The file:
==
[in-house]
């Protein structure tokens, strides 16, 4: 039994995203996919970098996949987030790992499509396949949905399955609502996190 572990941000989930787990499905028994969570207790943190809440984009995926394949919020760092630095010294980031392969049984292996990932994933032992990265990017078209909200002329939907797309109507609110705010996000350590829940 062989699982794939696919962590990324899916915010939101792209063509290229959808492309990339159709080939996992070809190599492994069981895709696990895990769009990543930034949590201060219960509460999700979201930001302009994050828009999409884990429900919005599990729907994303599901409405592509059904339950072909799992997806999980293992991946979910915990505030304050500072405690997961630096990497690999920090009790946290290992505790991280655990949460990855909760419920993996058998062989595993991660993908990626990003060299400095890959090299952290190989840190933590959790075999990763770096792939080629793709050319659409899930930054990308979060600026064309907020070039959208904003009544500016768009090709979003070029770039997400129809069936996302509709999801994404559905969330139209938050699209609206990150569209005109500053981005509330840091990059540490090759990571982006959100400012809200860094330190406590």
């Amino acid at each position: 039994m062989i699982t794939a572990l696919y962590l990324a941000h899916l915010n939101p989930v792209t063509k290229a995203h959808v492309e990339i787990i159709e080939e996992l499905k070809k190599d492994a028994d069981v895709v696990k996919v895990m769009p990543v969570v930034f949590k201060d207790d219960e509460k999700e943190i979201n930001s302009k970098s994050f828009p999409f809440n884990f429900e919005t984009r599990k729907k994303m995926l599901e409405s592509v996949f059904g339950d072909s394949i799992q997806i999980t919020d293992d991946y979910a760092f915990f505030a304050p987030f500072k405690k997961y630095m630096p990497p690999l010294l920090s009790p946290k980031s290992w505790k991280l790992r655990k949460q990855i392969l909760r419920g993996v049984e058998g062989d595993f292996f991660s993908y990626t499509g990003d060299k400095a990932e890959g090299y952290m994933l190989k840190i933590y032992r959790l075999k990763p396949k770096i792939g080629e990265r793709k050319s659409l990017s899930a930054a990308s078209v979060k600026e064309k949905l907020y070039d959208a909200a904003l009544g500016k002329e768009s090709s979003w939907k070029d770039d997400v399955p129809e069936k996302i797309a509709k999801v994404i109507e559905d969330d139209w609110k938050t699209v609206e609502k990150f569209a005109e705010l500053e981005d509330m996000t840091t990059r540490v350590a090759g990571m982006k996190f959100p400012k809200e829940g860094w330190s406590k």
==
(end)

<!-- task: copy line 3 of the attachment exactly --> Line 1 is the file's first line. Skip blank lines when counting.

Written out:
């Amino acid at each position: 039994m062989i699982t794939a572990l696919y962590l990324a941000h899916l915010n939101p989930v792209t063509k290229a995203h959808v492309e990339i787990i159709e080939e996992l499905k070809k190599d492994a028994d069981v895709v696990k996919v895990m769009p990543v969570v930034f949590k201060d207790d219960e509460k999700e943190i979201n930001s302009k970098s994050f828009p999409f809440n884990f429900e919005t984009r599990k729907k994303m995926l599901e409405s592509v996949f059904g339950d072909s394949i799992q997806i999980t919020d293992d991946y979910a760092f915990f505030a304050p987030f500072k405690k997961y630095m630096p990497p690999l010294l920090s009790p946290k980031s290992w505790k991280l790992r655990k949460q990855i392969l909760r419920g993996v049984e058998g062989d595993f292996f991660s993908y990626t499509g990003d060299k400095a990932e890959g090299y952290m994933l190989k840190i933590y032992r959790l075999k990763p396949k770096i792939g080629e990265r793709k050319s659409l990017s899930a930054a990308s078209v979060k600026e064309k949905l907020y070039d959208a909200a904003l009544g500016k002329e768009s090709s979003w939907k070029d770039d997400v399955p129809e069936k996302i797309a509709k999801v994404i109507e559905d969330d139209w609110k938050t699209v609206e609502k990150f569209a005109e705010l500053e981005d509330m996000t840091t990059r540490v350590a090759g990571m982006k996190f959100p400012k809200e829940g860094w330190s406590k």